This happens to me a lot. Have you noticed that good stories never get old? I have watched Lord of the Rings, and the Star Wars movies a thousand times by now, and I could easily watch them a thousand times more. Every time you read a good story or watch a good movie, you pick up on different ideas or different symbolism. Different things take on different meaning and more significance. I don’t mean to sound like I’m bragging when I say I can quote quite a lot from the Gospels because there’s just so much there and I’ve read them so many times.

The other night I was at Adoration at my church, and sometimes while I’m sitting there I just “talk,” and I don’t remember exactly how we got to this, but eventually I just stopped and thought, “You know, you’re a story-teller. You told and tell a lot of stories. Could you tell me a story? It doesn’t have to be anything new. It could be something I’ve heard before.”

Immediately I started thinking about all these different ideas about light. I remembered things like: “The eye is the lamp of the body. If your eye is healthy, your whole body will be full of light; but if your eye is unhealthy, your whole body will be full of darkness. If then, the light in you is darkness, how great is the darkness!” and “A city built on a hill cannot be hid. No one after lighting a lamp puts it under a bushel basket, but on the lamp stand, and it gives light to all the house. In the same way, let your light shine before others, so that they may see your good works and give glory to your Father in heaven.” Then I remembered that while working on my novel the other day, I had a segment where Aven, one of my main characters is in prison, and he has a weird experience where he sees darkness, and realizes that this is what he’s seeing. This is significant because he’s blind. He realizes that there’s a difference between being blind and seeing darkness. Finally, I remembered a story I’ve been working on recently just for fun where the main characters have to find the Soul of the Light to break a curse that has been on their kingdom for hundreds of years.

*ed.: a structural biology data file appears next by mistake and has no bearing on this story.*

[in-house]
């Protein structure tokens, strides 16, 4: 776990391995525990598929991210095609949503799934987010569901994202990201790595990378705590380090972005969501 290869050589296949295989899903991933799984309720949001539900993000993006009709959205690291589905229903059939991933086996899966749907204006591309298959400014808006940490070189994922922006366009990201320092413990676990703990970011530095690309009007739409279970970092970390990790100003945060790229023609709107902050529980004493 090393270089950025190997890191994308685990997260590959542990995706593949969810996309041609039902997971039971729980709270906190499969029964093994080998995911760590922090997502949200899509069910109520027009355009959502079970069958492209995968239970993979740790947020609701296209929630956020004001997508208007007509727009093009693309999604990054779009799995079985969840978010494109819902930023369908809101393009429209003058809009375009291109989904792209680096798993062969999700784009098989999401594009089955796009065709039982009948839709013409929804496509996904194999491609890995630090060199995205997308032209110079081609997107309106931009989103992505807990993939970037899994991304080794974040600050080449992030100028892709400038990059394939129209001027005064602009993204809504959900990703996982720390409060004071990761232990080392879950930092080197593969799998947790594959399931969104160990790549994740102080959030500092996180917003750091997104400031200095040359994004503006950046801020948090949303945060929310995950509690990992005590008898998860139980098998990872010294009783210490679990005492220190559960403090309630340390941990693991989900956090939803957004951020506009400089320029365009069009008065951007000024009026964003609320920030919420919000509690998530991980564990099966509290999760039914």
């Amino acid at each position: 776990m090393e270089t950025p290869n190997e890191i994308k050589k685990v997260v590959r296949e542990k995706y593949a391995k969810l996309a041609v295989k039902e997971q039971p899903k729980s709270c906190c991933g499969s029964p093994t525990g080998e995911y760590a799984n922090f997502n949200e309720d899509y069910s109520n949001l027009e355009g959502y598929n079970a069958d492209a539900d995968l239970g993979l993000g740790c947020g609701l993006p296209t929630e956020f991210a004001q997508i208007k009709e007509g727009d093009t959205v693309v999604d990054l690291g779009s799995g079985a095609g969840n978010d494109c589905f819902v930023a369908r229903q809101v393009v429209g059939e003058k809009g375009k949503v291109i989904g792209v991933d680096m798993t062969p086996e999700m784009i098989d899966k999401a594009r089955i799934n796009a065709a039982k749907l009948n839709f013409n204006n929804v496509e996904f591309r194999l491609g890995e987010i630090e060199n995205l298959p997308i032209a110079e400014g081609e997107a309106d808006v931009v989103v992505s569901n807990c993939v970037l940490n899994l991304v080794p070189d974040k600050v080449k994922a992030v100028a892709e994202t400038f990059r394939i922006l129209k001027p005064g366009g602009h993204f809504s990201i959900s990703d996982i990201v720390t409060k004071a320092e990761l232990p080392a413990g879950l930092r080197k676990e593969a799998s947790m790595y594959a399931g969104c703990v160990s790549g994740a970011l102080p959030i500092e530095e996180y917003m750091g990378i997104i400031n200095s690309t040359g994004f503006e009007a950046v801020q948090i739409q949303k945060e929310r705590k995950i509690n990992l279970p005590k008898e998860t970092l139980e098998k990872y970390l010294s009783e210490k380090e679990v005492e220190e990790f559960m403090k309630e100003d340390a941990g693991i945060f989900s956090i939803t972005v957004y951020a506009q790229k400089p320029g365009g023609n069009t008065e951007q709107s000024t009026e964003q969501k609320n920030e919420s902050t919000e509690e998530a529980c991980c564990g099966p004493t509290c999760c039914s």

There’s a part in Lord of the Rings where Frodo remembers he has the light that Galadriel gave him. He has sent Sam away because he’s been tricked by Golem, who has left him to die in the spider cave. Galadriel gave this to him saying, “May it be a light for you in dark places when all other lights go out.” When Frodo lights it up, he’s in panic mode. He’s desperate. For him, all other lights; all hope, has gone out. I really don’t think Galadriel’s gift is meant to be taken only literally. Hope is often symbolized by light, and light is even sometimes symbolized by other things. At the beginning of the Lord of the Rings trilogy the shire appears bright, beautiful and peaceful. At Bilbo’s birthday, there are fireworks, there is light. When they leave the shire, they are cast into a dark forest, and are followed by the black rider. There are many juxtapositions of light and dark in Lord of the Rings, particularly in reference to specific places. Where there is death, in particular, there is darkness.

Eventually, though, even Galadriel’s light can’t keep Frodo out of danger. Even that light goes out, but Sam comes back. Forgive the sentimentality, but Galadriel’s light could not keep Frodo out of danger. It failed, but Sam’s loyalty didn’t. Sam’s loyalty was a light that really couldn’t go out. For those who might argue, Sam did not leave by his own free will. Frodo told him to leave, and in fact, he held to his loyalty to such a high degree that he obliged. He knew that many of Frodo’s decisions and judgments were wrong, but he allowed his friend to make those choices, determined to protect him while he could. Truthfully, the more I watch Lord of the Rings, the more I think Frodo isn’t a very good friend. He has his reasons. His task is not an easy one. Regardless, Sam is seriously devoted to him, and in the end, it becomes clear that Frodo is appreciative.

The point is, Loyalty has to be mutual, and it takes perseverance. Frodo and Sam do not have an easily relatable or translatable relationship because yes, they are friends, but they have slightly different social status. Sam is Frodo’s servant. By the end, it seems like this slight status difference is gone between them. This is only possible because of what they went through together. At the end of his life, Jesus says to his disciples, “I no longer call you servants because a servant does not know his master’s business. Instead I have called you friends, for everything I have learned from my Father, I have made known to you.” Being a friend of Jesus changes our position in the Universe, whatever that may be.